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Three Days in Barcelona: Exploring with Marco Polo Guides

Barcelona is a big city and staying in the right area can be vital. In saying that, there is no right or wrong area to stay in. The key to choosing the ideal accommodation is keeping yourself within walking distance of the main attractions. Once you are staying in this area and anywhere from La Sagrada Familia to the beach, you are in a good location. This keeps everything close and saves spending any extended time on public transport.

I recommend trying your best to find accommodation that offers breakfast. This will come in very useful due to the early start on your first day in the city. It is unlikely that any tourist who visits the city will leave having not gone to visit the cathedral. Doing this at the first opportunity is a great way to be wowed by Barcelona from the get-go. Although building work is yet to be completed, visitors are allowed to enter the cathedral.


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Book for the earliest time slot available as the queue can get quite long throughout the day. Also, be sure to pay for the audio guide, it will really enhance your experience there. A visit to La Sagrada Familia will take you approximately two hours. Then you are just a short walk from Casa Batllo. This house was designed by Gaudi for textile industrialist, Josep Batllo in Both can be entered, depending on your interest in the inner architecture of the buildings.

With midday approaching, I recommend walking through Placa Catalunya and onto the most famous street in Barcelona, La Rambla. Normally, I would strongly advise against eating on La Rambla, but there is one place that is a must, La Boqueria. This public market is loved by both tourists and locals and is a great place to grab some fresh produce.

Travel guide for Barcelona, Spain

For lunch though, what you eat depends solely on your budget. For the more budget conscious traveller, make use of the Iberico ham a cured meat and the seafood on offer. Both will cost considerably more than the grab and go options but are definitely worth the money.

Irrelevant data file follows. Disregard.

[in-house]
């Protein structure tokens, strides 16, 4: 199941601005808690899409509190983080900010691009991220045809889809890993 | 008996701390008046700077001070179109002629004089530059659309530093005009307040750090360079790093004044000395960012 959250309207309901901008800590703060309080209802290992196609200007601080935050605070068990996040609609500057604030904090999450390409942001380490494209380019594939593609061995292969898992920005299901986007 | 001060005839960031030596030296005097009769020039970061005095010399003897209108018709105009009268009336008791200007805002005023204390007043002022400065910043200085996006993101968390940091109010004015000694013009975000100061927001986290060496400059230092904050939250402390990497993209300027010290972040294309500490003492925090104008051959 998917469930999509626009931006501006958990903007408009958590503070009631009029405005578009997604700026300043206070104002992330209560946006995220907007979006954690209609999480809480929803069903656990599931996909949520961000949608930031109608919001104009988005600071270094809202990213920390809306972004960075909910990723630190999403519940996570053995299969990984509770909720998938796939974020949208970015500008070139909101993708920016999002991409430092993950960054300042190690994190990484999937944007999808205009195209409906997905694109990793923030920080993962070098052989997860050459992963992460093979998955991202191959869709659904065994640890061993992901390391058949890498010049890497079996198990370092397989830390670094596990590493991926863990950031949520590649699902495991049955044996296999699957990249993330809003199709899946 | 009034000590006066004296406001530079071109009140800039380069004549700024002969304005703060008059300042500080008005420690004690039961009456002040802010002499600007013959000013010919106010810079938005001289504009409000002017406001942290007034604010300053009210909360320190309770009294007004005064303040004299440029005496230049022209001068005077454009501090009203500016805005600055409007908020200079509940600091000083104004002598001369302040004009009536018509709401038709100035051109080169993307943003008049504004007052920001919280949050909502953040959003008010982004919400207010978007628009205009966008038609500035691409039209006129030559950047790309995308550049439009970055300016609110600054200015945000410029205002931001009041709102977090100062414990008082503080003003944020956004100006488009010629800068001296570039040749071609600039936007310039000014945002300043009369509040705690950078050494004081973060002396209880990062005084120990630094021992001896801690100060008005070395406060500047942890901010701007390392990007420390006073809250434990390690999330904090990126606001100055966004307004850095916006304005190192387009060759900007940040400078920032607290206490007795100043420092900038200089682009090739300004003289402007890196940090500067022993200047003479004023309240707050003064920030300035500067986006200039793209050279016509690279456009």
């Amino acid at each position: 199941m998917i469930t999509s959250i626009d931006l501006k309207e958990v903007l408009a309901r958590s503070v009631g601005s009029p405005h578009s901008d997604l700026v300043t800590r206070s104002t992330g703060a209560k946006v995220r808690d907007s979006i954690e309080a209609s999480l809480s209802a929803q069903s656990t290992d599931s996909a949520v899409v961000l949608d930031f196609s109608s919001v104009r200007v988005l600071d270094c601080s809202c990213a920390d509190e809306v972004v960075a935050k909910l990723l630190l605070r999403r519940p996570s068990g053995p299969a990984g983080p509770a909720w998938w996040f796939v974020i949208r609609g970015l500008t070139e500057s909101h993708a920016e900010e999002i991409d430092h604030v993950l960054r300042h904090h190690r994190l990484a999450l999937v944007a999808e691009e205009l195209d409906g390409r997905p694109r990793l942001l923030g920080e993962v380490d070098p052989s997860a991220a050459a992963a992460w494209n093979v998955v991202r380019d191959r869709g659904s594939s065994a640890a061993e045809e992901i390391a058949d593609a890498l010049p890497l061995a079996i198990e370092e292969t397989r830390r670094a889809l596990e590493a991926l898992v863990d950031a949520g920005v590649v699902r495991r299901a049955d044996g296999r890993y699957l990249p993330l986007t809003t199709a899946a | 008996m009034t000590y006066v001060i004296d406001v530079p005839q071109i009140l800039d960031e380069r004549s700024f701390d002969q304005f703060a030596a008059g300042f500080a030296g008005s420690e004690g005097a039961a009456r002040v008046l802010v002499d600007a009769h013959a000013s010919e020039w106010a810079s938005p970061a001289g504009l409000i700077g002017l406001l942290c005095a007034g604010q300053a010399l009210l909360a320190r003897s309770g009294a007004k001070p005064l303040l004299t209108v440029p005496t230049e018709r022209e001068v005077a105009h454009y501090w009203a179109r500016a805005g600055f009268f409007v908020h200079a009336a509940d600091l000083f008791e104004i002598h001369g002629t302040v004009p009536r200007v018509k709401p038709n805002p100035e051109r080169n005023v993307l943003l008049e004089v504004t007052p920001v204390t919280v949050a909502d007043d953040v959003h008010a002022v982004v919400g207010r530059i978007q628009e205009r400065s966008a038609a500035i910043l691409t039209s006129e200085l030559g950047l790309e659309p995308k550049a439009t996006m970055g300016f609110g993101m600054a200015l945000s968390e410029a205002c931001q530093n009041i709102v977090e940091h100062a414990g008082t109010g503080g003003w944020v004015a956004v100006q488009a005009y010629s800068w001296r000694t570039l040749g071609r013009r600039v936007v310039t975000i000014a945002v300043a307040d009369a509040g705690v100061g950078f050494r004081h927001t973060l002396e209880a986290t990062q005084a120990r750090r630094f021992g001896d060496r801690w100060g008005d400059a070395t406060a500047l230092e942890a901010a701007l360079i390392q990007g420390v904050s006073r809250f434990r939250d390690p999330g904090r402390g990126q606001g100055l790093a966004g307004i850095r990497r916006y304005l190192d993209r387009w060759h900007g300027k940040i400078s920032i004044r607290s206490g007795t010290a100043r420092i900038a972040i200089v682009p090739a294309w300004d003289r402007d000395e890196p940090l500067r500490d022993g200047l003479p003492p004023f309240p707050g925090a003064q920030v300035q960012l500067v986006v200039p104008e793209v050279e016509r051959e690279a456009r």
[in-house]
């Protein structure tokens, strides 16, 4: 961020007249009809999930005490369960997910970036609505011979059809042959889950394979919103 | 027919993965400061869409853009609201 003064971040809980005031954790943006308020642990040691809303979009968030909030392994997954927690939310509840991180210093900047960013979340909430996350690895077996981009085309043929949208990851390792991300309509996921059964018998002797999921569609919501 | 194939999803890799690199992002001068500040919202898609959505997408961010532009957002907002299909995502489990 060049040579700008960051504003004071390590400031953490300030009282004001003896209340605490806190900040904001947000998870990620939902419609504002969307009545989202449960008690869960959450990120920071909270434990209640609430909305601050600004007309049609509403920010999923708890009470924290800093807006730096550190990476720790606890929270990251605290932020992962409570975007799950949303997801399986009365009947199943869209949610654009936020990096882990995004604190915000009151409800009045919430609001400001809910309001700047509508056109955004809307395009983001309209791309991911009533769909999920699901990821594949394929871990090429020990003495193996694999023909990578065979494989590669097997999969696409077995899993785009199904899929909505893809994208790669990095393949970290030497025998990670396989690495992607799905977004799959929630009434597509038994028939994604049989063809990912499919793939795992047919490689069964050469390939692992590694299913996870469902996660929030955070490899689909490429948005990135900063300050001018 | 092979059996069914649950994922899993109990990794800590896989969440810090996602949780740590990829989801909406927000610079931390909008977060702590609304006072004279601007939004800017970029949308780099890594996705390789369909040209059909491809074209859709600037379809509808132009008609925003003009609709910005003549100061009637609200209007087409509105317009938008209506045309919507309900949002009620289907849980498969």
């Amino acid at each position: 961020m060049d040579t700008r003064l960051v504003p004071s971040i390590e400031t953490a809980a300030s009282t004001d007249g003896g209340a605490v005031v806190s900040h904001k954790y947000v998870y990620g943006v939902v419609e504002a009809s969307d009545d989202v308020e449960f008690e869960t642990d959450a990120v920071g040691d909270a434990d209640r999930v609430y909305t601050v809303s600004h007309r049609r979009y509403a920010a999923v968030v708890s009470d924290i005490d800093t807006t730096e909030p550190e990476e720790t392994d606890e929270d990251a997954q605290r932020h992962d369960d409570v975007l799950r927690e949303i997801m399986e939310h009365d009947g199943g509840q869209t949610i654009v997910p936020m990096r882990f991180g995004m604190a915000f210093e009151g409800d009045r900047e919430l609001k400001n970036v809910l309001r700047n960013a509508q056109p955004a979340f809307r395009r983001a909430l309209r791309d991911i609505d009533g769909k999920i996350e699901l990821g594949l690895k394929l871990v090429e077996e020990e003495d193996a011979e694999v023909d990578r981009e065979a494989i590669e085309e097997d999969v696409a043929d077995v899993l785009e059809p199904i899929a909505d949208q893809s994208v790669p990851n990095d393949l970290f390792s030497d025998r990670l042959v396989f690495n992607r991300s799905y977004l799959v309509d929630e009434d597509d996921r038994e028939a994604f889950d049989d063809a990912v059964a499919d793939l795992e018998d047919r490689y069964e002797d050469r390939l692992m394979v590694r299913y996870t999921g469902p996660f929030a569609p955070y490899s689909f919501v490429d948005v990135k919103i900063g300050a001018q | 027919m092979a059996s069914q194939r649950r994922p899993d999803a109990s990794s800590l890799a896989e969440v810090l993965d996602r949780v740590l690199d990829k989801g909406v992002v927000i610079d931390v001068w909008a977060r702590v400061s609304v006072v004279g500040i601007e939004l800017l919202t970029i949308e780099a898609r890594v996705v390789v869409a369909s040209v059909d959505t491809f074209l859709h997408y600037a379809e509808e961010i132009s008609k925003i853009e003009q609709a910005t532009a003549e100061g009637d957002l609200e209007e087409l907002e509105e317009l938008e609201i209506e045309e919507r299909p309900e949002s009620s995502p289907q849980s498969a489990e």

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  7. With your belly full, I suggest using this afternoon to walk the area you are in. Continue to the end of the street, turn left and continue along the promenade until you reach the Born Cultural Centre. This public space is designed to be the centre of Catalan culture in the city.

    There are also excavated ruins underneath the floor, along with a quick guide to the history of Catalonia. This huge public space is great for basking in the Barcelona sunshine, people watching or just taking a break from walking. As you exit the north gate, you will be faced with a view of the Arc de Triomf. This was built in with the intention of being the entrance to the Barcelona World Fair.

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    Although similar structures can be found in cities such as Paris and Bucharest, this particular arch is unique in the fact that it is non-military. As the sun sets, I heavily recommend taking a walk through the picturesque streets of Barcelona as far as the location of Quimet y Quimet on Carrer del Poeta Cabanyes. This tiny little Tapas restaurant has some of the most delicious food you could imagine. Quimet opens at and I suggest being there for this time.

    The shop gets jam-packed from open until close. As a result, arriving later could lead to having to wait outside until there is space to enter. They specialize in seafood, and it is fantastic. Although labelled a sandwich, they are more like crispy, thick pieces of toast with toppings like prawns, scallops and caviar.

    Each one I tried was delicious, the best meal I had in Barcelona by far! One of the most popular tourist attractions in the city is the nightly show at Montjuic Magic Fountain.